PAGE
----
Thursday, August 16, 2012

TOO MUCH HYPE; TOO MUCH HORIZONTAL; NOT ENOUGH CONTINUITY

Two forms of the one Latin Rite and two different emphasis, can you detect them?

None of these videos are meant to show liturgical abuses but each of them in their own subliminal way do. This first one shows too much hype and exaggerated gestures and diversity of rubrics. What strikes as the worst of it?

This video shows what happens when the focus is simply on the priest and the congregation, what Pope Benedict calls the enclosed circle, the horizontal to the detriment of the vertical. It is all to common today but passes as what "Vatican II wanted." Really?

This video shows the corruption of the Mass when facing the people. Just who is this ad libing, over-performing priest talking to, I mean, praying to? If there was ever a short video on the glory of ad orientem, this is it. This is the meal and warm fuzzy community theology that is way too prevalent today. Will the EF enrichment ever kick-in?

There is but one Latin Rite with two expressions of the Mass and evidently of the priesthood. Do you detect those differences in the two following two videos?

Video – FiNews #57 – I'm A Catholic Priest -... by AirMaria
This video certainly presents a different ethos, what many would call the Vatican II difference. What is it?


Pray God, that Cardinal Burke's liturgical vision and aspirations come to be:


Cardinal Burke is [in part]responsible for overseeing the Church's liturgy as a member of the Vatican's Congregation for Divine Worship.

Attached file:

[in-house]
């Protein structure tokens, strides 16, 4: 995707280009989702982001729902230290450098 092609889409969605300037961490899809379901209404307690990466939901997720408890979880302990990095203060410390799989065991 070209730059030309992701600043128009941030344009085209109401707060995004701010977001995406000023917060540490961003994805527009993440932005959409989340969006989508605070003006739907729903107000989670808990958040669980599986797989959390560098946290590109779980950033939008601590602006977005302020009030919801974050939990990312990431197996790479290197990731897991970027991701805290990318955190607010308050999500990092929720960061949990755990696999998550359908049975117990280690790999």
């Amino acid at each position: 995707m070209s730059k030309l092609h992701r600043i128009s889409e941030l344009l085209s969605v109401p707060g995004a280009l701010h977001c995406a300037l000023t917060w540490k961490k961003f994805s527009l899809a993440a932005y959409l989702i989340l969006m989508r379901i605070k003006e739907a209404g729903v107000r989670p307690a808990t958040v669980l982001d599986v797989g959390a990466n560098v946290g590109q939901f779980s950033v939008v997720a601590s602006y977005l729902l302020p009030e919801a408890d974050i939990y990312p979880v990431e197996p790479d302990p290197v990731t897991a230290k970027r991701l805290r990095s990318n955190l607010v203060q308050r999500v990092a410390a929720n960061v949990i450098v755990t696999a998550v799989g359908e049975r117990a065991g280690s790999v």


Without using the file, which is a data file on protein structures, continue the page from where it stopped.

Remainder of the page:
He is grateful to Blessed John Paul II and Pope Benedict XVI for giving the Church "a font of solid direction" regarding worship, based on the Second Vatican Council's vision of a "God-centered liturgy and not a man-centered liturgy."

That intention was not always realized, he said, since the council's call for liturgical reform coincided with a "cultural revolution."

Many congregations lost their "fundamental sense that the liturgy is Jesus Christ himself acting, God himself acting in our midst to sanctify us."

Cardinal Burke said greater access to the traditional Latin Mass, now know (sic) as the "extraordinary form" of the Roman rite, has helped correct the problem.

"The celebration of the Mass in the extraordinary form is now less and less contested," he noted, "and people are seeing the great beauty of the rite as it was celebrated practically since the time if Pope Gregory the Great" in the sixth century.

Many Catholics now see that the Church's "ordinary form" of Mass, celebrated in modern languages, "could be enriched by elements of that long tradition."

In time, Cardinal Burke expects the Western Church's ancient and modern forms of Mass to be combined in one normative rite, a move he suggests the Pope also favors.

"It seems to me that is what he has in mind is that this mutual enrichment would seem to naturally produce a new form of the Roman rite – the 'reform of the reform,' if we may – all of which I would welcome and look forward to its advent."


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